ISU's Georges Niang chasing dream seeded long ago

'Old-man's game' helps Cyclones pursue conference title

Published: March 12 2014 | 5:10 am - Updated: 1 April 2014 | 9:29 am in

AMES — As Georges Niang gazed at the hoop, his eyes widened.

The rugged metal ring seemed larger than life — larger than actual size, anyway — to the fascinated, if undersized five-year-old from Methuen, Mass.

“I thought it was 10 feet at that point, but it was actually seven feet,” Iowa State’s multi-talented sophomore forward said, remembering back. “My dad was dunking and I was amazed. I couldn’t even hit the rim then.”

Niang’s world — as well as his game — has since greatly expanded.

As one of the No. 16 Cyclones’ top players, Niang’s sights are now firmly set at 10 feet and above.

And his head-turning, spin move-filled rise from “rotund kid” to complete player with an “old man’s game” begins another important chapter at 11:30 a.m. Thursday when ISU (23-7) matches up with Kansas State (20-11) in a Big 12 Championship quarterfinal in Kansas City.

“Whenever you can play for a championship in March, you’re blessed to be in that situation,” Niang said.

Blessed is one way to put it.

Inevitable’s another.

The stories that exemplify Niang’s devotion to the game span from fourth grade to now, and include chasing a bike for offseason conditioning and beating the sunrise to get in the gym after a less-than-stellar performance in a home loss to league champion Kansas in January.

“My best story was when he played for BABC (Boston Amateur Basketball Club), a premier (AAU) program in Boston, he was in Florida two weeks and stayed at my house when he came home,” said Niang’s original AAU coach Rick Gorman, who’s still a close friend and mentor. “He heard me going up the driveway and he sprinted after my truck. I go, ‘What are you doing?’”

Niang’s response?

“‘I’ve got to get to the gym,’” Gorman recalled. “This was (after) two weeks on the national AAU circuit and he came to my gym to get up 500 shots at eight o’clock in the morning. I think that kind of tells who this kid is.”

That’s a tough Boston kid, Gorman added.

Niang was also, as a fourth-grader when Gorman first began working with him, very much an unfinished product.

“He was kind of a rotund kid,” Gorman said. “Played a lot of back to the basket.”

Not anymore — though Niang’s physique remains a work in progress.

But chiseled or not, his versatility makes him a threat to score from all over the floor and against almost anyone.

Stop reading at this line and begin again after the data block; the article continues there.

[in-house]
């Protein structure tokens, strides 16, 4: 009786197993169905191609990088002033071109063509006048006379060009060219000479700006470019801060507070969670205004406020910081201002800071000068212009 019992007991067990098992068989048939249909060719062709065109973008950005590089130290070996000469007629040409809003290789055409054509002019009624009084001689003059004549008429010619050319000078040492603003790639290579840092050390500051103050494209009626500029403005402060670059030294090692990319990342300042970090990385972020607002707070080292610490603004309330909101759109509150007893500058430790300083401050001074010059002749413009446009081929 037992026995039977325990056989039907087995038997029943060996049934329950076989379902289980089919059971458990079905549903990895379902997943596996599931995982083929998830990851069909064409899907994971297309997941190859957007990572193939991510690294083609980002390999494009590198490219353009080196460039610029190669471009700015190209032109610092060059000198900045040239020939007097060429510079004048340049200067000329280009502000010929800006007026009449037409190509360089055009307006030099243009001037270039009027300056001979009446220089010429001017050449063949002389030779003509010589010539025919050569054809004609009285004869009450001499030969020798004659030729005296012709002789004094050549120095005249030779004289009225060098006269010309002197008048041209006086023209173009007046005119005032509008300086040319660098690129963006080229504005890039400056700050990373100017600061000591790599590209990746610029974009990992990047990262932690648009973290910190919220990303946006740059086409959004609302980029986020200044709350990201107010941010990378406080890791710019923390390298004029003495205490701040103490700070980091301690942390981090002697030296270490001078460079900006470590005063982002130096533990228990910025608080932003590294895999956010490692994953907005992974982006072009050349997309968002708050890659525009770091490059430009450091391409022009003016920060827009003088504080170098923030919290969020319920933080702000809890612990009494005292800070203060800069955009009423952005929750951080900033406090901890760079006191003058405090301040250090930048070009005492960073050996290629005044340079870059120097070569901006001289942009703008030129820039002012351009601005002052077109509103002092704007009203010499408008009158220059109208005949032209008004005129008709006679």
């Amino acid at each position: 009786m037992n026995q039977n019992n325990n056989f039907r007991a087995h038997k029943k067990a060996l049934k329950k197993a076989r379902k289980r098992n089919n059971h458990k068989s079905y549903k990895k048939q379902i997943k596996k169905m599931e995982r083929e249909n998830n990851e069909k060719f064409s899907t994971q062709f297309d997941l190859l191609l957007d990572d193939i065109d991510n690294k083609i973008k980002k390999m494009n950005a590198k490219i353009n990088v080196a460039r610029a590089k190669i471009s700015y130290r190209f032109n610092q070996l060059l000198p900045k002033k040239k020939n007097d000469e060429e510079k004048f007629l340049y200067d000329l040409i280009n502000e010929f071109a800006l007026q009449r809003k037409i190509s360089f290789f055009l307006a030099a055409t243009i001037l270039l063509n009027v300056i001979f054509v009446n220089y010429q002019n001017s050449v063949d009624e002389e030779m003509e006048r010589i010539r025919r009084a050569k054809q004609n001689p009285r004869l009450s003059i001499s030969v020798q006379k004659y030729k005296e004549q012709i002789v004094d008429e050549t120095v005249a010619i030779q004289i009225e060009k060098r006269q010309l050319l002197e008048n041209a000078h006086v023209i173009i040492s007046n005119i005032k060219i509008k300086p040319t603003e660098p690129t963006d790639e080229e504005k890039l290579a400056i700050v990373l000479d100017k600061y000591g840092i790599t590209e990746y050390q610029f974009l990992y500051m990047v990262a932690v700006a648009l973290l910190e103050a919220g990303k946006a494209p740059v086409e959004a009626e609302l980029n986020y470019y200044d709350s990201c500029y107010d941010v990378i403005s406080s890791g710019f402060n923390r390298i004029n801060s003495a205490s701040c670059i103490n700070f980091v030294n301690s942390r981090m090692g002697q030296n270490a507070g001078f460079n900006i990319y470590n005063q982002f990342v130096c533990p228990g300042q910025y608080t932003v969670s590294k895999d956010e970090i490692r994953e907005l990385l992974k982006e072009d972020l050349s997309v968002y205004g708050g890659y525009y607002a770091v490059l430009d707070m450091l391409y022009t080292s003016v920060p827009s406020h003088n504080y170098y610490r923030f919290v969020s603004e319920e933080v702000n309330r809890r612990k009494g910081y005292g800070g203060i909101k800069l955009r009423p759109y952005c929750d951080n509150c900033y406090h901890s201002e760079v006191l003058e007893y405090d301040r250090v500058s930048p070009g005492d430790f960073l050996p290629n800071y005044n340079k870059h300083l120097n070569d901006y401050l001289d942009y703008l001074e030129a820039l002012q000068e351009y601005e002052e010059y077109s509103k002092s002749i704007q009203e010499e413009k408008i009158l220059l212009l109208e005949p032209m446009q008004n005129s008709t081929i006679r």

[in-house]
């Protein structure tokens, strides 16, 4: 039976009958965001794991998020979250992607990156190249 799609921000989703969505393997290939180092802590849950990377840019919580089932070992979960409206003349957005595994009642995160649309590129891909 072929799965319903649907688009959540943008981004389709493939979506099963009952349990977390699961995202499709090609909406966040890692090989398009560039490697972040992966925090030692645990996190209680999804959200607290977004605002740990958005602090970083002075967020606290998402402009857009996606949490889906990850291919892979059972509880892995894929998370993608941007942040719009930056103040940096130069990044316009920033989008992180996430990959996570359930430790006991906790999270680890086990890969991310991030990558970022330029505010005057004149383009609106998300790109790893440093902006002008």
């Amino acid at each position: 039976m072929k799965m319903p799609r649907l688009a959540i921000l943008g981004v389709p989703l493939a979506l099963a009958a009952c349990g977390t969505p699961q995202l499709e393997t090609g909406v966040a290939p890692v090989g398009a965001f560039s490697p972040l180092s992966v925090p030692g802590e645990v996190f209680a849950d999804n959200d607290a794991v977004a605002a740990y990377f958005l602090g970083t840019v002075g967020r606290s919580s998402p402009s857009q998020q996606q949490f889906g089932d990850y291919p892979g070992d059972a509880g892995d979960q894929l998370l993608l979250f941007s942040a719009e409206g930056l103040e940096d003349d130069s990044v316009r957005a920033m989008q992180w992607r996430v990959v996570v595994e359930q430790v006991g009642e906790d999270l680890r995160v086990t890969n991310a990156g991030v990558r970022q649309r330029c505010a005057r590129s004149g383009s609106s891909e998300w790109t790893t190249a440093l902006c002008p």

Niang averages 16.2 points per game and scored 22 before fouling out in Saturday’s 85-81 overtime win over Oklahoma State.

“It seems like everyone thinks they know what he's going to do but there’s no way to stop it,” said ISU’s Melvin Ejim, the Big 12’s player of the year. “And that’s what makes a good player great. He has that ability that even though you know what he's going to do — you might know exactly the spin move or exactly what move he’s going to do — but it’s hard to stop him because he's so talented at using his body and scoring the ball.”

Niang’s heads-up approach as an offensive conduit also maximizes his teammates’ scoring chances — whether cutting to the lane or settling in along the 3-point line.

“He’s as important a guy as we have out there as a playmaker,” Cyclones Coach Fred Hoiberg said.

Credit his footwork, which Gorman helped him develop.

Credit his spin moves and hook shots, which form part of that “old man’s game” that evinces nothing but pride from its owner.

“I love it,” Niang said recently. “If I can have an old man’s game and still give us buckets, what does that say about you? Your new man’s game’s not working out too well for you. So I’m fine with my old man’s game.”

It’s game, period.

Serious game that may lead to larger than life happenings and Kansas City and beyond.

“He’s exceeded all my expectations,” Gorman said. “But he’s always had that hungry, humble attitude of, ‘You know what? Keep hating on me, because I’m going to prove you wrong.’”

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